It is difficult to write individual reviews on the work of Buster Keaton. The Auteur’s oeuvre is a consistently successful collection cornering a distinctive comedic style. To separate each film for analysis, only to arrive at the same conclusion, seems a futile effort. Nonetheless, each film is of such immeasurable quality and stirs such an […]Read more "Seven Chances (1925)"
When the script for The Phantom of the Opera landed in the lap of director Rupert Julian, his first reaction to the notion of production was – ‘Lon Chaney or it can’t be done’. The tale of a beautiful opera singer groomed by a tortured soul living in the depths of the Paris Opera House […]Read more "The Phantom Of The Opera (1925)"
The Klondike Gold Rush is a period in American history in which over 100,000 prospectors surged into the frozen tundra of the Yukon to discover their fortunes. They were the brave, the courageous, and the greedy. The Tramp is a category all of his own. A fact immediately apparent as he waddles perilously close to […]Read more "The Gold Rush (1925)"
There are certain films which are made to be pure entertainment. Less obsessed with informing or changing perspective, and more interested in pure entertainment. Friday night movies need three things: action, adventure and romance, ideally served with a side of popcorn. The Eagle is a archaic Friday night classic, brandishing all these attributes and a dashing […]Read more "The Eagle (1925)"
Cinematic masterpieces never see the light of a projector for three prominent reasons. Carelessness, as in the fire which consumed sword and sandal epic Cleopatra (1917). Untimely death, as in auteur Orson Welles unfinished The Other Side of the Wind. Studio intervention, as in the case of Greed. Stroheim’s quintessential masterpiece is praised by critics and film lovers alike, […]Read more "Greed (1924)"
In 1910, Captain Robert Falcon Scott embarked on an expedition from New Zealand to the very end of the Earth. The Antarctic was a blank slate for exploration, a canvas of uncertainty that Scott and his men decided to conquer by reaching the South Pole before the Norwegians. Herbert Ponting serves as the Documenter of […]Read more "The Great White Silence (1924)"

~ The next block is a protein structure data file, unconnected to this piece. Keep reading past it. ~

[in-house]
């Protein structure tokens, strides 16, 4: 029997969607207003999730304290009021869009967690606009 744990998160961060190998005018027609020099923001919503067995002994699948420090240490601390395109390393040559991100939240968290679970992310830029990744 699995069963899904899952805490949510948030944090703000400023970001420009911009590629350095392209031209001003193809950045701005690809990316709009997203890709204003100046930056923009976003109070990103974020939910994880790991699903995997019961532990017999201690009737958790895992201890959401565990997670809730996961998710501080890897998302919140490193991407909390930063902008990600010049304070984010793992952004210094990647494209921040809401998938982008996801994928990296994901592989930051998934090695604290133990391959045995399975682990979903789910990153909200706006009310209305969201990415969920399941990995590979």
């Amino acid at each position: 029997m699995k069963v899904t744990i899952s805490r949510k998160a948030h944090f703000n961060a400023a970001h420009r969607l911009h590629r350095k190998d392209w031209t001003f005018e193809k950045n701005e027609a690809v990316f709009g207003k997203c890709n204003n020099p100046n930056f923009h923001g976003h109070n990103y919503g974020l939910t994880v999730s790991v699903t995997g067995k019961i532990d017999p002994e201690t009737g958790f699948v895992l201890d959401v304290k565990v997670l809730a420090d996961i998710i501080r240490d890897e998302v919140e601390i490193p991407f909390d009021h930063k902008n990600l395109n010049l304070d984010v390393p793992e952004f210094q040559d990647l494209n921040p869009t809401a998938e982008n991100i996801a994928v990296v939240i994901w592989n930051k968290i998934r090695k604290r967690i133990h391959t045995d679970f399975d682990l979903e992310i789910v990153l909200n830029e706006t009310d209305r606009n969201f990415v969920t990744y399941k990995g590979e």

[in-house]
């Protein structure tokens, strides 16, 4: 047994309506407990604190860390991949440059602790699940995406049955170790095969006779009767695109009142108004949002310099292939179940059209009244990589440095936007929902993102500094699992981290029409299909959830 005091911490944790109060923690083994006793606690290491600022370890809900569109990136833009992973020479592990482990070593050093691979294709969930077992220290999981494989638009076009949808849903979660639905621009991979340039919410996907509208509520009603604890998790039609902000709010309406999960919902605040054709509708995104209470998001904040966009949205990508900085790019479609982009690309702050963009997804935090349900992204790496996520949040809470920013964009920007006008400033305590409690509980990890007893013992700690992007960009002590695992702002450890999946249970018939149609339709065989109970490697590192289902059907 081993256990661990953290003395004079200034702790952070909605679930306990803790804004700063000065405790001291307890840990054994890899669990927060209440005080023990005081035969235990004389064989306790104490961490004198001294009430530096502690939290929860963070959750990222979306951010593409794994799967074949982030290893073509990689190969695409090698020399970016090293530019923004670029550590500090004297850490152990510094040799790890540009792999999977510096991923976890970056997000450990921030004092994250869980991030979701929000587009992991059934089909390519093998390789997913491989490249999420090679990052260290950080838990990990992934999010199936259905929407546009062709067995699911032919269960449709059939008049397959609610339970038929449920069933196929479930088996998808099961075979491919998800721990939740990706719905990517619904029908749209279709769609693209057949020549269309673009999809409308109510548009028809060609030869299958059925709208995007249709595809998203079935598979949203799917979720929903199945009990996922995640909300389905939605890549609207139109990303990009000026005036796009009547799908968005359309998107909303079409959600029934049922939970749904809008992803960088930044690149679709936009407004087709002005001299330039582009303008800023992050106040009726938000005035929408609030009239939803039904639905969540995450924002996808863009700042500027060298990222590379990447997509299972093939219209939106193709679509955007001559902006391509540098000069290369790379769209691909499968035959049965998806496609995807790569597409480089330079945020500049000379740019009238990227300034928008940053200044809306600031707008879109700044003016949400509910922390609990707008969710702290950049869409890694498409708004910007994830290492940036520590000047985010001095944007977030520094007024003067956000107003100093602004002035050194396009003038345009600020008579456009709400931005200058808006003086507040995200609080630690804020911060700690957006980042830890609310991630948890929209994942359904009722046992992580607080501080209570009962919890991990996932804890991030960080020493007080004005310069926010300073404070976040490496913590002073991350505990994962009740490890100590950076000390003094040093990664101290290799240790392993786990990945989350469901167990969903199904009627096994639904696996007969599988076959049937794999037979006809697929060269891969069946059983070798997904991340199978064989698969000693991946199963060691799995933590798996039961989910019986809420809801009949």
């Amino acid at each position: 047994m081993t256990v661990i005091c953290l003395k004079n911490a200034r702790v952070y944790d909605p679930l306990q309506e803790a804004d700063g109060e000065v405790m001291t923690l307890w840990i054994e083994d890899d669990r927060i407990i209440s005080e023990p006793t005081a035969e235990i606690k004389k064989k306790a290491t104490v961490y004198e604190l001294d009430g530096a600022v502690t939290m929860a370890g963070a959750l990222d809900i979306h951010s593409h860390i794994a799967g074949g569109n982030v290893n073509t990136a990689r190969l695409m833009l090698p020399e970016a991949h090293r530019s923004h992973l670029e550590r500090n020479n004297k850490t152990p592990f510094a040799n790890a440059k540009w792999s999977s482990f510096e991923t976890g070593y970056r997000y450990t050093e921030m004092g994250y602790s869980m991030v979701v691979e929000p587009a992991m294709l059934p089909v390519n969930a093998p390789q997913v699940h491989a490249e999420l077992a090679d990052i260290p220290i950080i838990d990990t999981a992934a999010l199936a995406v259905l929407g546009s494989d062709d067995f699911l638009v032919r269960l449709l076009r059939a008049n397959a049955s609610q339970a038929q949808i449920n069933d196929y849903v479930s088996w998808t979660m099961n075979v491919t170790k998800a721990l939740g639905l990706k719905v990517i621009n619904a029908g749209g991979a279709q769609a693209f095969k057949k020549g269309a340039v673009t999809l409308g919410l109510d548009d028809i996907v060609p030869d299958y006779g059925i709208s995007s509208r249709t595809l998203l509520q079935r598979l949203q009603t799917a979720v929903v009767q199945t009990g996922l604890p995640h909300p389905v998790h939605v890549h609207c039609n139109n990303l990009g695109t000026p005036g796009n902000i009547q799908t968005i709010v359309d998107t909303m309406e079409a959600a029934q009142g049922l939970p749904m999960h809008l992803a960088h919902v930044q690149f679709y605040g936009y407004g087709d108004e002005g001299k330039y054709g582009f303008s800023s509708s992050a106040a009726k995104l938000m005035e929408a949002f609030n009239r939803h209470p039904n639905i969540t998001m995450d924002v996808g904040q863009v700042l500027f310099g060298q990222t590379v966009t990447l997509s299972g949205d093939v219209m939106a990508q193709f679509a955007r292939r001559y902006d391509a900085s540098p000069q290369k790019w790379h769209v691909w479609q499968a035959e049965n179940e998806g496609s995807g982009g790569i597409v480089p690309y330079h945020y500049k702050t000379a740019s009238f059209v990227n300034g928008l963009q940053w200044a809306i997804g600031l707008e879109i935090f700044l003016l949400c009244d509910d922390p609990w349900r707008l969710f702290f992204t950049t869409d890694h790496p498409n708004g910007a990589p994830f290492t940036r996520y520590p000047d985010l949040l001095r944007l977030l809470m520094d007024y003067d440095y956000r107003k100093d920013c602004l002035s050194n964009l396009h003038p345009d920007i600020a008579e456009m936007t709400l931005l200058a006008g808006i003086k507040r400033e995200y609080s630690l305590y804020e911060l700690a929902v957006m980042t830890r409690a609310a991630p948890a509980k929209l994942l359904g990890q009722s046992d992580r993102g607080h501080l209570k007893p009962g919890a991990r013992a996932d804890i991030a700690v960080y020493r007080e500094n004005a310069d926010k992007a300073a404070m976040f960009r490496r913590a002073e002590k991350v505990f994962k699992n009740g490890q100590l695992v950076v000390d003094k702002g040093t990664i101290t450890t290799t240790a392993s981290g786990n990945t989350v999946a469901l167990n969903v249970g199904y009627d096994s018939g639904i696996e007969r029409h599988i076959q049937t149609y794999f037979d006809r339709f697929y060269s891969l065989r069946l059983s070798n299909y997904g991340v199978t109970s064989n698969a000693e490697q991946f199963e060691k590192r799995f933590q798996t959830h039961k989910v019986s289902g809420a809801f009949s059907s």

Fantasy tales from the begging of storytelling and those which have endured hundreds of years entail a common thread; a dashing hero, a dastardly villain, a beautiful princess and an enchanting city. Fairbanks and Walsh immerse within the classic fable with their epic inspired by the tales from the classic Arabian Nights. The Thief of Bagdad is […]Read more "The Thief of Bagdad (1924)"
The ‘Great Stone Face’ earned himself the name Buster from his vaudeville act as a child. The seemingly indestructible young Keaton of the family trio would be launched by his father, aided by a handle sewn within his clothes, into orchestra pits and the audience yet emerge with his trade mark poker face. Viewing Sherlock Jr conjures up the romanticised origin […]Read more "Sherlock Jr. (1924)"
‘The silent pictures were the purest form of cinema… dialogue should simply be a sound among sounds, just something that comes out of the mouths of people whose eyes tell the story in visual terms’ – Alfred Hitchcock. Visual storytelling remained first priority, but countless creatives responsible for the finest silent films incorporated title cards of dialogue […]Read more "The Last Laugh (1924)"